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The Complex Psychology of Buying A Roma Kit

Why do I buy a kit every single year? Should I get a player on it? And more thoughts on my polyester addiction.

Wolfsberger AC v AS Roma: Group J - UEFA Europa League Photo by Chris Bauer/SEPA.Media /Getty Images

It’s that time of year again. All of Roma’s kits have been released, the players have taken part in the somewhat kitschy release photoshoots, and also, you know, they’ve played football in all of the kits. Given that, my annual tradition of removing somewhere between $90 and $125 dollars for a Roma kit is about to rear its head once again. On some level, I’m mad that I’m doing this to myself - I just started graduate school in a new city, and it’s not like I’ve got hot and cold running cash flow right now. So why will I probably be buying a new Roma kit in the next few weeks?

AS Roma v AC Cesena - TIM Cup Photo by Silvia Lore/NurPhoto via Getty Images

As much as I just talked about forking over a Benjamin as if it was a necessity, I don’t have to do this. I could be satisfied with my collection of Roma kits as it currently stands: quite a few Francesco Tottis, two Daniele De Rossis, and one each of Alessandro Florenzi and Mohamed Salah. I’ve got home kits, away kits, even a third kit thrown in there for good measure. The ghost of Michel Bastos won’t follow me around with a Lazio Merda scarf until the end of my days if I don’t throw Nike and Jim Pallotta my money. So why do I feel such a need to do it?

Part of it is getting to feel as if I’m part of a worldwide club of Romanisti; it’s easy work to follow Real Madrid or Manchester United for a boatload of reasons, but following Roma has been effort sometimes, especially when ESPN+ didn’t have streaming rights. In my mind, my overgrown collection of red and yellow polyester shirts is a testament to the highs and lows of my experience as a Romanista. When I’ve (very rarely) seen some random person in a crowd wearing a Roma kit, even if it was a Michael Bradley kit, an unexpected smile creeps onto my face.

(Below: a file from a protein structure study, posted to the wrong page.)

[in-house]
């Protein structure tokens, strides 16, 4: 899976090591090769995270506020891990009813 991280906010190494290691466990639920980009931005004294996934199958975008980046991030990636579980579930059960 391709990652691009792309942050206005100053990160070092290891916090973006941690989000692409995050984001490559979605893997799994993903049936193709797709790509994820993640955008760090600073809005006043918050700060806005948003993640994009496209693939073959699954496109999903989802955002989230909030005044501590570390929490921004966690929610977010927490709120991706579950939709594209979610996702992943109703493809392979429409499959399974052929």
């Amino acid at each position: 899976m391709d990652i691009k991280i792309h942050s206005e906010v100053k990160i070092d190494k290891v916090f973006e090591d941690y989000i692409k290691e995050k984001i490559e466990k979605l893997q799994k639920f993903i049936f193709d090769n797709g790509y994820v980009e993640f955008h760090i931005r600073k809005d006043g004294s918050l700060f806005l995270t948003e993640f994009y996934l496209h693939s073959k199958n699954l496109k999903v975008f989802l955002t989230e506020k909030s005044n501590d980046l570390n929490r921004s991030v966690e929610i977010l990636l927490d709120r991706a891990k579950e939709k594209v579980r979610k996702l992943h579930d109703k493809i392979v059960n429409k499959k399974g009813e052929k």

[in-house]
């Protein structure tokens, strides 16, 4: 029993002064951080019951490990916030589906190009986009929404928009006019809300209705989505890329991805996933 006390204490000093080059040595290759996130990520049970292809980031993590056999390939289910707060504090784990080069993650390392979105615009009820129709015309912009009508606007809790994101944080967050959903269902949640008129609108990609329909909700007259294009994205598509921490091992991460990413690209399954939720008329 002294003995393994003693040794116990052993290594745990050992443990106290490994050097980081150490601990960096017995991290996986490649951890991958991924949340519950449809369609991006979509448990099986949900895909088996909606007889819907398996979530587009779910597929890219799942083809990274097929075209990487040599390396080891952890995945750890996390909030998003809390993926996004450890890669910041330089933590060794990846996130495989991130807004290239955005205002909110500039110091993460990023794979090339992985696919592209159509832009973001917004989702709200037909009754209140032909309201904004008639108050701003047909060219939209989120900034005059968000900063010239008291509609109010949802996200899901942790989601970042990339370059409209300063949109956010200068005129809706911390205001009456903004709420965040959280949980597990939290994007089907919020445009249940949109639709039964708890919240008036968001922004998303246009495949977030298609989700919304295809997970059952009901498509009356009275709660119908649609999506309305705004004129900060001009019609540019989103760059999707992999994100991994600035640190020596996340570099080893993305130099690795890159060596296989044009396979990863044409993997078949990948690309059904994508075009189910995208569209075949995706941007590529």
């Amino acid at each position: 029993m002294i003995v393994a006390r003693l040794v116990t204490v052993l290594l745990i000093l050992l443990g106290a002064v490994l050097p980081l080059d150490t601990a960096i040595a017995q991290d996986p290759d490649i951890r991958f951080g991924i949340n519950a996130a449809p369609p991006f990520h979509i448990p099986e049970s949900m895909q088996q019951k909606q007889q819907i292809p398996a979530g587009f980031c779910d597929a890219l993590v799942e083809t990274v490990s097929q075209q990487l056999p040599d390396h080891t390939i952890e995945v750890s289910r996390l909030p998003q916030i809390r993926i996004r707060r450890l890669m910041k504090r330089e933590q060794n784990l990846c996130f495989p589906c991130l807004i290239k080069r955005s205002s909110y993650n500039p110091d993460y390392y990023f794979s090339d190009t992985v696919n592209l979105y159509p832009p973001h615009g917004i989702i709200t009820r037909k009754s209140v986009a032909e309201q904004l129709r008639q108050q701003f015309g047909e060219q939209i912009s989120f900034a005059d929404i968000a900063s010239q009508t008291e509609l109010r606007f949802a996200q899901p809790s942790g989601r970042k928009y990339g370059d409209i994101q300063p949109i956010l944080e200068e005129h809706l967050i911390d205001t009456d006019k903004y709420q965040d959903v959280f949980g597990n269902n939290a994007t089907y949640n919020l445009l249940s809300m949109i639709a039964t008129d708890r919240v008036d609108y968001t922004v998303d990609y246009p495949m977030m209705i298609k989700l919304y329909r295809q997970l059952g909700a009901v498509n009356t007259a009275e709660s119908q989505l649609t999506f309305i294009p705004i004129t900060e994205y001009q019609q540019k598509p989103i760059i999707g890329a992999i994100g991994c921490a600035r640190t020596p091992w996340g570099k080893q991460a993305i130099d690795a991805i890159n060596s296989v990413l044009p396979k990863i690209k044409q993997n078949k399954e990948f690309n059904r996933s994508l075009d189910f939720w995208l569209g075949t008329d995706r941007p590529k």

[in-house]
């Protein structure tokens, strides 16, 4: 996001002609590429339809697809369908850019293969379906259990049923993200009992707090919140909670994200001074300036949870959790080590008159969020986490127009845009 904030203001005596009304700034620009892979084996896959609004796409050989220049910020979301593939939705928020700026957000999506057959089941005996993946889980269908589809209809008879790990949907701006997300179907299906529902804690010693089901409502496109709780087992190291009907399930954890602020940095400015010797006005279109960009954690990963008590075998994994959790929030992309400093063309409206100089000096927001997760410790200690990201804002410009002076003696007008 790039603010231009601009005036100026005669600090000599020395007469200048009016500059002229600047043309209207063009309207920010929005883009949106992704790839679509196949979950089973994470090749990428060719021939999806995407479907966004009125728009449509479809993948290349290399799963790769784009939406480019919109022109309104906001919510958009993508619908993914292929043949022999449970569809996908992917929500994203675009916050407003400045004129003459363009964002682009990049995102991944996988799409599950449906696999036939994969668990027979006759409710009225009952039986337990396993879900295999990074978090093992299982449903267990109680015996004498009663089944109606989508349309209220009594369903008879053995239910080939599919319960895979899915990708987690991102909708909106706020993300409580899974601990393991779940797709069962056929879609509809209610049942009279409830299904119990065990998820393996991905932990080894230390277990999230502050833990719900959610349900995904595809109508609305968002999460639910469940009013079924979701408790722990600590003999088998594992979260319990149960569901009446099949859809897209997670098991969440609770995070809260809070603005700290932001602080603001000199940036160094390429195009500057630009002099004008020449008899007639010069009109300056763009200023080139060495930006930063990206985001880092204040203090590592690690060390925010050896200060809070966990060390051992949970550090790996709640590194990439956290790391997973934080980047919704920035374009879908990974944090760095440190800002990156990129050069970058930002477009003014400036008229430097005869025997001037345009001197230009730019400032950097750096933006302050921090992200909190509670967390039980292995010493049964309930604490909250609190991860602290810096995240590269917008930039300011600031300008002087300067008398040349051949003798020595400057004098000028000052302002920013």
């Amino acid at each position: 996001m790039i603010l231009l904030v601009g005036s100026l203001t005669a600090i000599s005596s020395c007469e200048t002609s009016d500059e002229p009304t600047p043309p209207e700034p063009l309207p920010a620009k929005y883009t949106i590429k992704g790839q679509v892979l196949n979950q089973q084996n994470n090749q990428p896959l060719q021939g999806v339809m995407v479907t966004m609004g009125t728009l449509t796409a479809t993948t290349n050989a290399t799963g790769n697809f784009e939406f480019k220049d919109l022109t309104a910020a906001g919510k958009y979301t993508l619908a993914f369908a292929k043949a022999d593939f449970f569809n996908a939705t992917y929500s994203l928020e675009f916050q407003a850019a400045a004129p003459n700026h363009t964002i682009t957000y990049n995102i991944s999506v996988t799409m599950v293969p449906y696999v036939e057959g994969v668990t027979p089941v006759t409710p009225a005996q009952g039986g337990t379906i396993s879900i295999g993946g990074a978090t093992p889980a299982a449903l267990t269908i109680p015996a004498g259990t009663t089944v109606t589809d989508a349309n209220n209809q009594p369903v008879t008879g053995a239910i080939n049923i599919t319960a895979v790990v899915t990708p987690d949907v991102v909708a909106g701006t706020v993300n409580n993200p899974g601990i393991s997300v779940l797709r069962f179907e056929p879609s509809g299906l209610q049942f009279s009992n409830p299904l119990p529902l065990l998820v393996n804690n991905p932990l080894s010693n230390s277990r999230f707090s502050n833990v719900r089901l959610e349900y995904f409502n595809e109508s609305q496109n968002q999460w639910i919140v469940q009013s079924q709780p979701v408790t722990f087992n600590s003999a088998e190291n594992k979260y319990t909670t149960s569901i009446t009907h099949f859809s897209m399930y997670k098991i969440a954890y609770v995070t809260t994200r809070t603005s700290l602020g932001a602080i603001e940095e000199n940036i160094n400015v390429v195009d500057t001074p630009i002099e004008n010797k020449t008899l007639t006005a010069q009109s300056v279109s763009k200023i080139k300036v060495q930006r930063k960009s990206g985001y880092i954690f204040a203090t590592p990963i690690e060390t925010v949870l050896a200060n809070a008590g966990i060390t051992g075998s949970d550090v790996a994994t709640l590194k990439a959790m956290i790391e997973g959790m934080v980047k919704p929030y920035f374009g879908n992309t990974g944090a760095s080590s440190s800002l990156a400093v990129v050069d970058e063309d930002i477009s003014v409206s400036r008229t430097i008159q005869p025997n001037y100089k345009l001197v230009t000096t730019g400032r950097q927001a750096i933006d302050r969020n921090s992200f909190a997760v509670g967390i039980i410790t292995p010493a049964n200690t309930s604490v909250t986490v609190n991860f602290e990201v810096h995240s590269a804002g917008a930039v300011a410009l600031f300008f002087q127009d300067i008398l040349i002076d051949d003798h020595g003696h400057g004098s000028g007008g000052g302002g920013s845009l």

Another element to my addiction is that, well, Roma has incredible colors. There’s a reasons even some of my least favorite Roma kits rank towards the top of several websites’ “Best New Kits” articles each year. You can’t really mess up giallo e rosso; it looks great with anything from sweatpants to blue jeans to black jeans; and again, in my part of the world it’s a unique thing to wear.

Now we come to the more pressing questions facing me as I consider my Roma kit purchase for the year: which kit to buy, and should it have a player’s name on it? The first part of this question is relatively easy for me; I’ve got more home kits than I can shake a stick at, the away kit is nice but a little too out there for everyday wear, but My Totti that third kit. Even the Qatar Airways sponsor can’t ruin that one. Add in the fact that I’m a sucker for collars on kits and I was sold on that shirt since the moment I saw a leaked artist’s rendition of it five or six months ago.

Particularly given the context of this season, the far more difficult question is if I should get a player’s name on the back. This was an easy decision to make when obvious lifers like Francesco Totti and Daniele De Rossi were plying their wares at the Stadio Olimpico, but with both of those legends having ridden off into the sunset, there are far fewer players’ names I want to plaster on my back everywhere I go. Nicolo Zaniolo and Justin Kluivert were intriguing options, but if they make a big-money move to Real Madrid, Barcelona, or any of the other super-clubs in the next few years, I’ll feel weird wearing that kit around, just as I feel slightly weird wearing my Lupetto away kit with Mo Salah’s name on the back. There wasn’t any bad blood when he left Roma, but I’ve been spoiled by Roma’s history of bandiere. Players like Edin Džeko, Aleksandar Kolarov, and Federico Fazio seem like a decent alternative, yet despite their long service for Roma, do they stack up against the Tottis and De Rossis in my closet?

US Citta di Palermo v AS Roma - Serie A Photo by Tullio M. Puglia/Getty Images

After all of that mental calculus, I’ve decided to get the Roma kit sans player name and number this year, for the first time ever. One big reason for this is that the only place to get that numbering is on Roma’s official store, and another is that it adds even more cost to an already-expensive purchase. But more than the increased sting for my checking account, the emotional reason for this is that I don’t know if I can trust anyone on this side, bar Alessandro Florenzi, to be here that far into the next decade. I’d love to be proven wrong, for the Italian spine of this new Roma to last for quite some time, make some noise in the Champions League, and hey, maybe win a Scudetto. I’m just not throwing all my eggs, or my kits, into that basket just yet.

Who knows, though. Maybe I’ll splurge for the name. After all, it was fun to watch Salah play while we had him.